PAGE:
- Personal Finance»
- Investing in Stocks, Bonds, Real Estate, More
A bond, in finance, a credit instrument that contains a promise to pay a specified sum of money at a fixed date in die future. The maturity date is usually 10 years or more from the time of issue. Interest is payable periodically at a fixed rate on specific dates throughout the life of the loan. In Europe, bonds are often called "stocks," and what are called stocks in the United States are usually termed "shares".
Usually negotiable, bonds are promissory notes that are typically issued in standard denominations by corporations or governmental bodies only. Corporation bonds are based on a trust indenture (also called a deed of trust), which is an agreement between the issuing corporation and a trustee (usually a bank or trust company). The trustee manages the indenture for the benefit of the bondholders and takes appropriate remedial action on behalf of the bondholders if the issuer violates the indenture terms. The debt and the remedial action are both enforceable at law.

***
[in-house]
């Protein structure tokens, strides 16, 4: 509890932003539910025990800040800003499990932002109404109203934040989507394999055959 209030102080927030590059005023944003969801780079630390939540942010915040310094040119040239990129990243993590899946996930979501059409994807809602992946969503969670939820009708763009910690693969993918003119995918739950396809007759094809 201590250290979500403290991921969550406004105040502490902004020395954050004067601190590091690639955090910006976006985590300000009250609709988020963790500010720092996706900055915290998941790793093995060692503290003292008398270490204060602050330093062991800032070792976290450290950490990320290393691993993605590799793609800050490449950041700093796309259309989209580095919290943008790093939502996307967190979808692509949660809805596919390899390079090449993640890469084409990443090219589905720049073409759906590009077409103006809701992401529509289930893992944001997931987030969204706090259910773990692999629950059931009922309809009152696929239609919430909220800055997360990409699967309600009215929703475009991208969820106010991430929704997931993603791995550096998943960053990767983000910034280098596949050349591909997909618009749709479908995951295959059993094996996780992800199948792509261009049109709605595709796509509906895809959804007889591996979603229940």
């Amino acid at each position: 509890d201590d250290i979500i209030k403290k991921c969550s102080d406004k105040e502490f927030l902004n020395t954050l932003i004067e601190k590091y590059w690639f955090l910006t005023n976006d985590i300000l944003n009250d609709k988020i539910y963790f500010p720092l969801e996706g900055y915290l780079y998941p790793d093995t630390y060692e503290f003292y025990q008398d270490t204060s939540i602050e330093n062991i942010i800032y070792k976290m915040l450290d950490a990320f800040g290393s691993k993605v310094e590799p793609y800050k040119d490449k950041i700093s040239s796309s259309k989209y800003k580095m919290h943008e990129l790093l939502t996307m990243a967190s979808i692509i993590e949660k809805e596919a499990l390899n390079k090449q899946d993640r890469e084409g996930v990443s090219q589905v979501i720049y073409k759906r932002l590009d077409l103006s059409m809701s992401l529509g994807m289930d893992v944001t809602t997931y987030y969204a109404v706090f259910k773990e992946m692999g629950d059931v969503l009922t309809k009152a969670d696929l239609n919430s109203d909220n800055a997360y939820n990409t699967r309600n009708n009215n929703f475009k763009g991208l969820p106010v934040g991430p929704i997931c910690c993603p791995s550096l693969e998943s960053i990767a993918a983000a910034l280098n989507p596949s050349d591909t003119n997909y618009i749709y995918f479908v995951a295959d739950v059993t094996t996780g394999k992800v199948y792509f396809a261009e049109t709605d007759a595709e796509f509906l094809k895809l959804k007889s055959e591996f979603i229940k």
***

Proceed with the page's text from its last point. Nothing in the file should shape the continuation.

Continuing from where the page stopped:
Uses of Bonds
Bonds are employed to enlarge the immediate financial resources of the issuer. They are intended for borrowing large sums for relatively long periods of time. The loan is broken into convenient portions (most often $1,000 in the United States) in order to reach a wider market. A purchaser of several bonds may later dispose of as many as he wishes on the market. Thus both borrower and lender benefit through the use of standard-denomination, negotiable instruments.
Bond issues are ideally suited for financing the acquisition of durable, expensive, long-term assets such as buildings, real estate, machinery, and equipment. The costs of the assets are borne as the benefits from them are received. Thus governmental bodies need hot place a heavy immediate burden on the taxpayer, and corporate stockholders need not dilute their ownership control to finance expansion.
Types and Terminology
There are many varieties of bonds, each developed to serve a particular purpose. Bonds may be classified according to type of issuer, type of security of principal, or type of security of income.